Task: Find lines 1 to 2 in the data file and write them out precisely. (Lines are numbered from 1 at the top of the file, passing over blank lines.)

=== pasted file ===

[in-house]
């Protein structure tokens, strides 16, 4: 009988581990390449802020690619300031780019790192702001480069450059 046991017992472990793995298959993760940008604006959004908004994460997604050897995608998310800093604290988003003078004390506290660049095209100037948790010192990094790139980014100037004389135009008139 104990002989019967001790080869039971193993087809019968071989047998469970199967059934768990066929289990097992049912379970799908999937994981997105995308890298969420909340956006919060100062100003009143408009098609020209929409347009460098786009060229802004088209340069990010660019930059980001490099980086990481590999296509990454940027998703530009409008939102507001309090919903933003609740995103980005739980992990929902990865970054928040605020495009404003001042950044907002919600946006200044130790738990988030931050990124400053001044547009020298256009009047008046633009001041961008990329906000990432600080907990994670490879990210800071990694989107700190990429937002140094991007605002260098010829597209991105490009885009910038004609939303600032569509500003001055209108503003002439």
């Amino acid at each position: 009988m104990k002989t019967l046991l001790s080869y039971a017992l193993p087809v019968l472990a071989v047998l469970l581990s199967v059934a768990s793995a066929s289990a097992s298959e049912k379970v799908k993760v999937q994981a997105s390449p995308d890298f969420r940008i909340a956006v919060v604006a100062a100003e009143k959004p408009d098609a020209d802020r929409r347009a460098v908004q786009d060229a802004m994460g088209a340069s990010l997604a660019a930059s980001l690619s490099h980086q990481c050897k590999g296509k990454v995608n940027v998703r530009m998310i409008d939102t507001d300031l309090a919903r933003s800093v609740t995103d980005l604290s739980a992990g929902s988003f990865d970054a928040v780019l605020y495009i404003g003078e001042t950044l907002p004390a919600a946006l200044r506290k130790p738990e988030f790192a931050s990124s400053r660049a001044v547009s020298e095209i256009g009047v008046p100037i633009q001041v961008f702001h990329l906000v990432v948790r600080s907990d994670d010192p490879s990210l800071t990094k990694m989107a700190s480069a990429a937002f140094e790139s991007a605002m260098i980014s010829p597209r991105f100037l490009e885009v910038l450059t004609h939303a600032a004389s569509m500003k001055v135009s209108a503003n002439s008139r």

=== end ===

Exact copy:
[in-house]
């Protein structure tokens, strides 16, 4: 009988581990390449802020690619300031780019790192702001480069450059 046991017992472990793995298959993760940008604006959004908004994460997604050897995608998310800093604290988003003078004390506290660049095209100037948790010192990094790139980014100037004389135009008139 104990002989019967001790080869039971193993087809019968071989047998469970199967059934768990066929289990097992049912379970799908999937994981997105995308890298969420909340956006919060100062100003009143408009098609020209929409347009460098786009060229802004088209340069990010660019930059980001490099980086990481590999296509990454940027998703530009409008939102507001309090919903933003609740995103980005739980992990929902990865970054928040605020495009404003001042950044907002919600946006200044130790738990988030931050990124400053001044547009020298256009009047008046633009001041961008990329906000990432600080907990994670490879990210800071990694989107700190990429937002140094991007605002260098010829597209991105490009885009910038004609939303600032569509500003001055209108503003002439």